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    if you need higher current just use a transistor with the gate attached to the uC. then use a sense resistor to measure the current.
  8. Nov 20, 2014 #7


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    Just to clarify that, you would not connect a transistor's base directly to the output of a microprocessor. That could destroy the transistor.

    You would connect a suitable resistor between the microprocessor's ourput and the base of the transistor.

    Typically, this resistor would be about 10 K and this would limit the maximum base current to about 0.5 mA.

    The emitter of the transistor would be grounded and the collector would be connected to the LED in series with a current limiting resistor to a suitable power source.
  9. Nov 20, 2014 #8


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  10. Nov 20, 2014 #9


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    That's correct and you probably wouldn't need a 10 k resistor, 1k should be enough. I have never used more when driving a transistor from a uPC or other logic output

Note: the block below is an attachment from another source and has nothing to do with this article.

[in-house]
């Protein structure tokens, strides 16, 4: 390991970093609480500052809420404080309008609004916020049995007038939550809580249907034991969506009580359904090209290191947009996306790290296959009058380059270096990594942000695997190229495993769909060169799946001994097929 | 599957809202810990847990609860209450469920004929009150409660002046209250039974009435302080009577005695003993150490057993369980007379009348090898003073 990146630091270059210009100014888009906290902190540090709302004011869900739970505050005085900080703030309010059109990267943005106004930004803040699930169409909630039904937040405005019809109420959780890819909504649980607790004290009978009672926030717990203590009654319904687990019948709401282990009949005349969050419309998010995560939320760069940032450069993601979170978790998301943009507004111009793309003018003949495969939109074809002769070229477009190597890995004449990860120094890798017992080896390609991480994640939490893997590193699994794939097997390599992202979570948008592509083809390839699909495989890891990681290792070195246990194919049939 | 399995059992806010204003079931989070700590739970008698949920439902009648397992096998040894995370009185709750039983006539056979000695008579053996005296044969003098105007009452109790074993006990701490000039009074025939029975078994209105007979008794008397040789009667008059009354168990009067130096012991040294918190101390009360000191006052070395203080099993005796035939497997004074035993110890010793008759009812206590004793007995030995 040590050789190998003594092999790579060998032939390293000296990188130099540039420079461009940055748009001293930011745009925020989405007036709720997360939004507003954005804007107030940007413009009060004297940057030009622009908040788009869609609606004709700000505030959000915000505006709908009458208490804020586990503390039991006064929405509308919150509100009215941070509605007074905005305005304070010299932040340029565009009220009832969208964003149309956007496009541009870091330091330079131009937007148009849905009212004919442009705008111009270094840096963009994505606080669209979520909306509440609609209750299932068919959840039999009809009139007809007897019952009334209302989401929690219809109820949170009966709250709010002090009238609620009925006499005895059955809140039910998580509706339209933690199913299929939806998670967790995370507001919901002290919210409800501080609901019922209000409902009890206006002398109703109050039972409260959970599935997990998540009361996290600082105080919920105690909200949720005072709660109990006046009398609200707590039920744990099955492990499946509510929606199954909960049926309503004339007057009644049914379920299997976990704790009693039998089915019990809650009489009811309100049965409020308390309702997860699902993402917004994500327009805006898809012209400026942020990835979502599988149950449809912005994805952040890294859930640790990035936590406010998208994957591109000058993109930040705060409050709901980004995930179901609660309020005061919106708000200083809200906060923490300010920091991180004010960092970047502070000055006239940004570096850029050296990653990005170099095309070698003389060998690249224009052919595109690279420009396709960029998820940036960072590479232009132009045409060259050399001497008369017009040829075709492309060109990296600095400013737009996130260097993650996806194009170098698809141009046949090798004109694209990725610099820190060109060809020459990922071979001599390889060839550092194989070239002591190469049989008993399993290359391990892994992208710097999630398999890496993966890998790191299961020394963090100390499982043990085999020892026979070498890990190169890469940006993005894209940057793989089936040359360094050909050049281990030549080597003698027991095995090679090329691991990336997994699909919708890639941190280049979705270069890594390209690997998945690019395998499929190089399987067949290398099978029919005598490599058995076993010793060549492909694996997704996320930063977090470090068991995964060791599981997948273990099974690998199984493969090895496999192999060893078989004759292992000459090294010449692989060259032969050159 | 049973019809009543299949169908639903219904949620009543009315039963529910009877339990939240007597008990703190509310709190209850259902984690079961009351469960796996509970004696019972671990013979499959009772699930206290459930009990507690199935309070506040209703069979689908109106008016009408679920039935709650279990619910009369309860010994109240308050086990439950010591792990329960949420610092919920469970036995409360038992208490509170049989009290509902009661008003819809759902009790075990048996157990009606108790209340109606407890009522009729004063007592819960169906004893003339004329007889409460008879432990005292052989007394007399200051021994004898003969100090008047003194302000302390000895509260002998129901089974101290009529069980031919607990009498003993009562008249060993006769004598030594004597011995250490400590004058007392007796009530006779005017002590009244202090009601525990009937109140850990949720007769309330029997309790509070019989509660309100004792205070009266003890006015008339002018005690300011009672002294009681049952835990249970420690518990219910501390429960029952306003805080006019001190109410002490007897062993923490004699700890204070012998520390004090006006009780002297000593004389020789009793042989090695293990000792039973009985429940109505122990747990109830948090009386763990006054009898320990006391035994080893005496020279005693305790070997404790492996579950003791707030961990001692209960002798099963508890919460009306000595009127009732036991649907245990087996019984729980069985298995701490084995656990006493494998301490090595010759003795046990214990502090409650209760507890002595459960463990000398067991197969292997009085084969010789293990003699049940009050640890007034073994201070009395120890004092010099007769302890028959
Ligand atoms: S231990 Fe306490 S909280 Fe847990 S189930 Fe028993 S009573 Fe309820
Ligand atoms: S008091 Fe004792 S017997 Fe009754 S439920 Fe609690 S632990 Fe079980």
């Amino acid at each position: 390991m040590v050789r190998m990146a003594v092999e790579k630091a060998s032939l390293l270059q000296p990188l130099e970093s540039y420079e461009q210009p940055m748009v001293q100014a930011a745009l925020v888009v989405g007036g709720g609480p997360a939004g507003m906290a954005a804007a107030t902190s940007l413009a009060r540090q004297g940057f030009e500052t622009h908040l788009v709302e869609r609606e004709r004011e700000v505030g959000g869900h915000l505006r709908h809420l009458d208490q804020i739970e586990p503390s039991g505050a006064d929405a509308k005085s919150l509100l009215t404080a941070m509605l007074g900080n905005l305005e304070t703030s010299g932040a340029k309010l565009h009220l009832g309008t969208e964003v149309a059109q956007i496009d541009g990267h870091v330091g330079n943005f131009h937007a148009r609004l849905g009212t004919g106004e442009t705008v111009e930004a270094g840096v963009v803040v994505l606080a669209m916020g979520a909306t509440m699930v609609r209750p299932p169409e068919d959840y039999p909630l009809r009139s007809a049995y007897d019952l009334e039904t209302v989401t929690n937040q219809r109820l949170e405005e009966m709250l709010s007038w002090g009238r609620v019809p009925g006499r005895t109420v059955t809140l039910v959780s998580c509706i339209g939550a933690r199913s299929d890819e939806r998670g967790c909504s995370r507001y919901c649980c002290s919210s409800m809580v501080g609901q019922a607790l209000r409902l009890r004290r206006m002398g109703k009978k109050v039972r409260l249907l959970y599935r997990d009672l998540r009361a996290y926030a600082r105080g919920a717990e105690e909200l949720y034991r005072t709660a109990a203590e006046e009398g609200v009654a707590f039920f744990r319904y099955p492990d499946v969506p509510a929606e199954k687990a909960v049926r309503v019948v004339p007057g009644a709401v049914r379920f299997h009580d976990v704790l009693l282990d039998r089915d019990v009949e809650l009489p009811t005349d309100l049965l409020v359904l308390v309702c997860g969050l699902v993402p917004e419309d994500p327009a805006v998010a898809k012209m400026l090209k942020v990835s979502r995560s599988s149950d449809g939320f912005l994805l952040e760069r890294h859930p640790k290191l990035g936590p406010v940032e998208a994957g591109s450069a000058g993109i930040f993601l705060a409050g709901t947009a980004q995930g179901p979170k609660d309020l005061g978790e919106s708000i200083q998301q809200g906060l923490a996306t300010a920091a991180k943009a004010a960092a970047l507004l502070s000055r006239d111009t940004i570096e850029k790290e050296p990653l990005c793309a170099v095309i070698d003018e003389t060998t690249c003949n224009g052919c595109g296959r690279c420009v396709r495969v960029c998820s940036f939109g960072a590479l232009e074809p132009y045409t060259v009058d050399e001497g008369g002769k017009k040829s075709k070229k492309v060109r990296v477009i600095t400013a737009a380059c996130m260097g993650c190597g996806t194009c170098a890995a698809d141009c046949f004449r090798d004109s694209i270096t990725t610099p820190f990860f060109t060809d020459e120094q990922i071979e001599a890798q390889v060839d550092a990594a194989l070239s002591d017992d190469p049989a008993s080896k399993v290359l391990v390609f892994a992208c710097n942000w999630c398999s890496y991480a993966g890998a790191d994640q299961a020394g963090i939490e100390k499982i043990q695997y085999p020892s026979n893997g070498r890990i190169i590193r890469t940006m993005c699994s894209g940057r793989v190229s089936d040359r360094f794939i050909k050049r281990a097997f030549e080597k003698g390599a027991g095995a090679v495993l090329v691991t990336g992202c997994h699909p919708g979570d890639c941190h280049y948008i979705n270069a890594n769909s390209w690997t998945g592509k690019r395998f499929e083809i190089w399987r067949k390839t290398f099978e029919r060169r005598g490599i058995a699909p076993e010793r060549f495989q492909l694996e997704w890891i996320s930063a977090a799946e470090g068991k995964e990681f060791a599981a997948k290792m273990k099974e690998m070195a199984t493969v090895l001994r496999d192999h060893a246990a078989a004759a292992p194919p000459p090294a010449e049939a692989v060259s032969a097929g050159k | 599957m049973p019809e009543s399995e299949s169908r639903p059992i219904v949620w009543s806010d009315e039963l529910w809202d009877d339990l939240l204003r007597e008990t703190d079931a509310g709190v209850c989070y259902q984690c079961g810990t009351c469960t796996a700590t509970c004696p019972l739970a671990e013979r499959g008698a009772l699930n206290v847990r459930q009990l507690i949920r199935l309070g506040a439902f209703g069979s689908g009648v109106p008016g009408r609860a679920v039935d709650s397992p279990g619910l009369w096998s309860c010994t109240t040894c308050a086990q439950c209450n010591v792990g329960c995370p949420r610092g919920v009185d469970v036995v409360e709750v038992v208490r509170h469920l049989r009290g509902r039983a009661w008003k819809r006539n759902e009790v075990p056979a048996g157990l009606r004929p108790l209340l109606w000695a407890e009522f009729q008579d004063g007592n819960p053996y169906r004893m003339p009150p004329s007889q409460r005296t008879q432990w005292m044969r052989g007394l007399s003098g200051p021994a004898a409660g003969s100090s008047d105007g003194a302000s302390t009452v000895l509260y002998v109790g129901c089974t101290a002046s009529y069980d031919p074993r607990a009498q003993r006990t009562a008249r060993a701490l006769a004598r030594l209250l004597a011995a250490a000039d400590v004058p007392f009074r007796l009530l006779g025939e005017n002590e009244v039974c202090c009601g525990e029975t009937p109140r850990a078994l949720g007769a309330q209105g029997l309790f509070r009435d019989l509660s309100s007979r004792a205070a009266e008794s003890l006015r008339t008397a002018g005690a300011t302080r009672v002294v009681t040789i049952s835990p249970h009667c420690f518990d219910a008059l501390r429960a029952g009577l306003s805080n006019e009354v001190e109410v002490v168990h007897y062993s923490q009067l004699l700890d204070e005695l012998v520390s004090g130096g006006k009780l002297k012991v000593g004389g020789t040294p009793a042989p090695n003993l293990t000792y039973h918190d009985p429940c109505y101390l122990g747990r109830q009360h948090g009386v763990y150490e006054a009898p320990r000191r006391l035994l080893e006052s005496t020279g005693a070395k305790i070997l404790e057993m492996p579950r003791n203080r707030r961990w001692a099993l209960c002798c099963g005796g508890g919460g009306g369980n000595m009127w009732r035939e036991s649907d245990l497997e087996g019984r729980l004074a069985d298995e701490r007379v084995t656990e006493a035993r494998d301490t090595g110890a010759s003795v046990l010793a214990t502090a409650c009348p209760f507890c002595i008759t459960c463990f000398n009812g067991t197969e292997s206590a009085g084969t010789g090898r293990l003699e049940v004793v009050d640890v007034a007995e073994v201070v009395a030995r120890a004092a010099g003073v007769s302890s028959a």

look for an NPN transistor with a minimum Ic of 150mA to give a bit of headroom

  11. Nov 22, 2014 #10


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    Some transistors don't have bases.

    Want to point out that you can vary the brightness of LED's by varying the switching waveform.

    Also, since you are only lighting 1 LED at a time, you only need 1 resistor.
  12. Nov 22, 2014 #11


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    One other problem is that in many logic devices, logic "0" doesn't mean zero volts.

    So, if an NPN transistor is used for the switching, even one volt of output is enough to turn it on via a small base resistor.

    So if this might happen, a voltage divider or series diodes can be used to reduce the voltage and ensure that the switching device is turned off when it needs to be.

    Or, as rightly suggested, enhancement mode FETs can be used for the switching.